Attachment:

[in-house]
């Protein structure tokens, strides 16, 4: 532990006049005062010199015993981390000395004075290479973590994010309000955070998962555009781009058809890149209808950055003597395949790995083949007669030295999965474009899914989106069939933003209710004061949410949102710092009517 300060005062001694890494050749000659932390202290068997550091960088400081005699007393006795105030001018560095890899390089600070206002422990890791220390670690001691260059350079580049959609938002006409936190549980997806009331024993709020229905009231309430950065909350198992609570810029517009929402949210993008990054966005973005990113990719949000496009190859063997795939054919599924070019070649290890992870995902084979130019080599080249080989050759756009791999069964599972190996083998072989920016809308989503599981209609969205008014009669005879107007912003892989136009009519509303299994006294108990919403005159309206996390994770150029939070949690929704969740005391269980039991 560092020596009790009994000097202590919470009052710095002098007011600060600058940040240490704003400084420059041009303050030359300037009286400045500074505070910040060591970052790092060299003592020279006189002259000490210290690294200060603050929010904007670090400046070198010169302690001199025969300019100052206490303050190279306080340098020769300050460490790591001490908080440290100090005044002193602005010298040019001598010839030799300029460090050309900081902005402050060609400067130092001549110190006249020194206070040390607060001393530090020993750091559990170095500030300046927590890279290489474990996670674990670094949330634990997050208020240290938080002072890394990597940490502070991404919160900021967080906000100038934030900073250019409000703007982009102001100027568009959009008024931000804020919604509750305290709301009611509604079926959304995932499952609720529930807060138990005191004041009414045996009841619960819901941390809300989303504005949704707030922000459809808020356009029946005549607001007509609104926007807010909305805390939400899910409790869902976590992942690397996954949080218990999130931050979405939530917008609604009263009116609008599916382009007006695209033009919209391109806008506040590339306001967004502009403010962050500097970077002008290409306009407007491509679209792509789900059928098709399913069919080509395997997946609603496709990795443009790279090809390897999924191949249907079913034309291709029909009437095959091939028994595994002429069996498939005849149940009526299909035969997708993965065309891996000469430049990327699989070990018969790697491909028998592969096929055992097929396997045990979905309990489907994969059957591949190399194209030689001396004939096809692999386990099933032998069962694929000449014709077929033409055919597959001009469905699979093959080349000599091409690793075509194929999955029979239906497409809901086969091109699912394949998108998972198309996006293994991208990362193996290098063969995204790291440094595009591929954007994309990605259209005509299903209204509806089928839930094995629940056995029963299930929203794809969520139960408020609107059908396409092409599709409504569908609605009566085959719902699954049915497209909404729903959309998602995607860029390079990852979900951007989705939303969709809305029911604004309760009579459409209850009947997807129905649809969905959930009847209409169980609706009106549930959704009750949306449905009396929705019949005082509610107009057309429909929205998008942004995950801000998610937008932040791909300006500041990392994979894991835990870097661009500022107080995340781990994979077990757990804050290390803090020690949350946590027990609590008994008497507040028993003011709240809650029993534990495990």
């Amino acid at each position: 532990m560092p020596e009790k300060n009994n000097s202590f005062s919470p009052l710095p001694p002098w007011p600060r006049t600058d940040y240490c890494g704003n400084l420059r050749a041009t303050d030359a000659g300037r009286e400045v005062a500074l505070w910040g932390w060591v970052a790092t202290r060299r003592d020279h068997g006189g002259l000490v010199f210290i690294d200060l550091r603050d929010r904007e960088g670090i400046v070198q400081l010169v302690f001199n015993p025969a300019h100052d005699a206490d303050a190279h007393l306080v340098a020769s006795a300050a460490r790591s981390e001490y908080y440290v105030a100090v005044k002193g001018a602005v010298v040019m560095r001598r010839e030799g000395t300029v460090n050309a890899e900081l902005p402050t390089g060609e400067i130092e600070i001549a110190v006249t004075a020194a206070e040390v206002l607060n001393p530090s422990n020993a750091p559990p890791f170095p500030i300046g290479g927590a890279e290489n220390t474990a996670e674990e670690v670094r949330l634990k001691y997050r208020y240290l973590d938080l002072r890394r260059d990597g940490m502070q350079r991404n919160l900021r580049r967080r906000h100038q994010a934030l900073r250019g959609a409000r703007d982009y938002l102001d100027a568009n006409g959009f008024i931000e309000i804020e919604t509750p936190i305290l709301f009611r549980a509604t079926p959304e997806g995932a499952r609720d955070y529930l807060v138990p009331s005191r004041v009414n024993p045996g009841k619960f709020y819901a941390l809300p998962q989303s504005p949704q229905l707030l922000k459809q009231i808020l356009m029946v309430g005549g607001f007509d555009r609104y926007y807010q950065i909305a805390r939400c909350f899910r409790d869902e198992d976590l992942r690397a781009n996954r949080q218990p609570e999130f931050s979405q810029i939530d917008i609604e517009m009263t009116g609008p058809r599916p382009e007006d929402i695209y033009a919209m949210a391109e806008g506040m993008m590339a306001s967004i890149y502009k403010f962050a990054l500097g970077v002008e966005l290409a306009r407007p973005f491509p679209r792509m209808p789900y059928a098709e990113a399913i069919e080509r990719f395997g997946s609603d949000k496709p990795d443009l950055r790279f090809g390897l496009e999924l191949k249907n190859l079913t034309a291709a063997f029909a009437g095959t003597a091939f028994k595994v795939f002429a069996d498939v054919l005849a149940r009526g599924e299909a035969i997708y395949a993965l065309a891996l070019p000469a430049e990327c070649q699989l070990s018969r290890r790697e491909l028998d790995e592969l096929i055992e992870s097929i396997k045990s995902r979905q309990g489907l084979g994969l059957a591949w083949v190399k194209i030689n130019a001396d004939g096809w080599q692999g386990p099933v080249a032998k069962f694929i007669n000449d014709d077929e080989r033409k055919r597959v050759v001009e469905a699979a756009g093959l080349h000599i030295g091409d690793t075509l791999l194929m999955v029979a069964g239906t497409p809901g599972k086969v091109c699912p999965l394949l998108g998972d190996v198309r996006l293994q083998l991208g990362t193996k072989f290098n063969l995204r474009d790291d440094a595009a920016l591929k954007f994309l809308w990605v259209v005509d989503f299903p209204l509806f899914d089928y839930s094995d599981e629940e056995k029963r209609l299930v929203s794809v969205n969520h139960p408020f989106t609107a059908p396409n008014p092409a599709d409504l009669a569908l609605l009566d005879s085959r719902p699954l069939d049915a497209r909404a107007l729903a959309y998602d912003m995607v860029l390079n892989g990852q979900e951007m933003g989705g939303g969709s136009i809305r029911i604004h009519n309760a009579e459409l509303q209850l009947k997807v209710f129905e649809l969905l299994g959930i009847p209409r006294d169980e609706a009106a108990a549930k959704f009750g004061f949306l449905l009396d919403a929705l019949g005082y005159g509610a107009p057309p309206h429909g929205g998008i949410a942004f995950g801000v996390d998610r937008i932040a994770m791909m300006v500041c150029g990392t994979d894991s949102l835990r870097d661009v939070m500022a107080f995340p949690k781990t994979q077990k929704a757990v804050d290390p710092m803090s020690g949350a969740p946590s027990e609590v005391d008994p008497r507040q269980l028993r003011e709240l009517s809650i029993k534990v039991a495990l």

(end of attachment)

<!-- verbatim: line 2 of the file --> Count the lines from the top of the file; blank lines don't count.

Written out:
């Protein structure tokens, strides 16, 4: 532990006049005062010199015993981390000395004075290479973590994010309000955070998962555009781009058809890149209808950055003597395949790995083949007669030295999965474009899914989106069939933003209710004061949410949102710092009517 300060005062001694890494050749000659932390202290068997550091960088400081005699007393006795105030001018560095890899390089600070206002422990890791220390670690001691260059350079580049959609938002006409936190549980997806009331024993709020229905009231309430950065909350198992609570810029517009929402949210993008990054966005973005990113990719949000496009190859063997795939054919599924070019070649290890992870995902084979130019080599080249080989050759756009791999069964599972190996083998072989920016809308989503599981209609969205008014009669005879107007912003892989136009009519509303299994006294108990919403005159309206996390994770150029939070949690929704969740005391269980039991 560092020596009790009994000097202590919470009052710095002098007011600060600058940040240490704003400084420059041009303050030359300037009286400045500074505070910040060591970052790092060299003592020279006189002259000490210290690294200060603050929010904007670090400046070198010169302690001199025969300019100052206490303050190279306080340098020769300050460490790591001490908080440290100090005044002193602005010298040019001598010839030799300029460090050309900081902005402050060609400067130092001549110190006249020194206070040390607060001393530090020993750091559990170095500030300046927590890279290489474990996670674990670094949330634990997050208020240290938080002072890394990597940490502070991404919160900021967080906000100038934030900073250019409000703007982009102001100027568009959009008024931000804020919604509750305290709301009611509604079926959304995932499952609720529930807060138990005191004041009414045996009841619960819901941390809300989303504005949704707030922000459809808020356009029946005549607001007509609104926007807010909305805390939400899910409790869902976590992942690397996954949080218990999130931050979405939530917008609604009263009116609008599916382009007006695209033009919209391109806008506040590339306001967004502009403010962050500097970077002008290409306009407007491509679209792509789900059928098709399913069919080509395997997946609603496709990795443009790279090809390897999924191949249907079913034309291709029909009437095959091939028994595994002429069996498939005849149940009526299909035969997708993965065309891996000469430049990327699989070990018969790697491909028998592969096929055992097929396997045990979905309990489907994969059957591949190399194209030689001396004939096809692999386990099933032998069962694929000449014709077929033409055919597959001009469905699979093959080349000599091409690793075509194929999955029979239906497409809901086969091109699912394949998108998972198309996006293994991208990362193996290098063969995204790291440094595009591929954007994309990605259209005509299903209204509806089928839930094995629940056995029963299930929203794809969520139960408020609107059908396409092409599709409504569908609605009566085959719902699954049915497209909404729903959309998602995607860029390079990852979900951007989705939303969709809305029911604004309760009579459409209850009947997807129905649809969905959930009847209409169980609706009106549930959704009750949306449905009396929705019949005082509610107009057309429909929205998008942004995950801000998610937008932040791909300006500041990392994979894991835990870097661009500022107080995340781990994979077990757990804050290390803090020690949350946590027990609590008994008497507040028993003011709240809650029993534990495990």